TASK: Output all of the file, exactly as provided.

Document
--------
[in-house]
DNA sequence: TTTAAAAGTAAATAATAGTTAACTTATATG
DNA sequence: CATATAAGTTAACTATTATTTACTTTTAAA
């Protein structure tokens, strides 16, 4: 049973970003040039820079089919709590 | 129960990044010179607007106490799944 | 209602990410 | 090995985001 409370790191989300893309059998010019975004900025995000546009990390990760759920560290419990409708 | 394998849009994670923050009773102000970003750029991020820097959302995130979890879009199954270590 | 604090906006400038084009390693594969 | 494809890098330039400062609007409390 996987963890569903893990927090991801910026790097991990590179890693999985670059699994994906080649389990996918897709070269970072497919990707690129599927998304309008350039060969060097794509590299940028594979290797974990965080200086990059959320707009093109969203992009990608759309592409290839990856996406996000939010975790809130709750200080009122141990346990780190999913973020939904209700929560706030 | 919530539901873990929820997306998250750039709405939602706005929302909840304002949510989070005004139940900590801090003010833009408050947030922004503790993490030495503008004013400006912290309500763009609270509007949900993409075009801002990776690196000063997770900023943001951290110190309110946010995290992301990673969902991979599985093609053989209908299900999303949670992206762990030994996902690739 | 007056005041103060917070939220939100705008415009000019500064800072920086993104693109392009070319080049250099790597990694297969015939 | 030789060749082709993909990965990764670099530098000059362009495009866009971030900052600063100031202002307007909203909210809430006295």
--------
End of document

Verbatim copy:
[in-house]
DNA sequence: TTTAAAAGTAAATAATAGTTAACTTATATG
DNA sequence: CATATAAGTTAACTATTATTTACTTTTAAA
């Protein structure tokens, strides 16, 4: 049973970003040039820079089919709590 | 129960990044010179607007106490799944 | 209602990410 | 090995985001 409370790191989300893309059998010019975004900025995000546009990390990760759920560290419990409708 | 394998849009994670923050009773102000970003750029991020820097959302995130979890879009199954270590 | 604090906006400038084009390693594969 | 494809890098330039400062609007409390 996987963890569903893990927090991801910026790097991990590179890693999985670059699994994906080649389990996918897709070269970072497919990707690129599927998304309008350039060969060097794509590299940028594979290797974990965080200086990059959320707009093109969203992009990608759309592409290839990856996406996000939010975790809130709750200080009122141990346990780190999913973020939904209700929560706030 | 919530539901873990929820997306998250750039709405939602706005929302909840304002949510989070005004139940900590801090003010833009408050947030922004503790993490030495503008004013400006912290309500763009609270509007949900993409075009801002990776690196000063997770900023943001951290110190309110946010995290992301990673969902991979599985093609053989209908299900999303949670992206762990030994996902690739 | 007056005041103060917070939220939100705008415009000019500064800072920086993104693109392009070319080049250099790597990694297969015939 | 030789060749082709993909990965990764670099530098000059362009495009866009971030900052600063100031202002307007909203909210809430006295």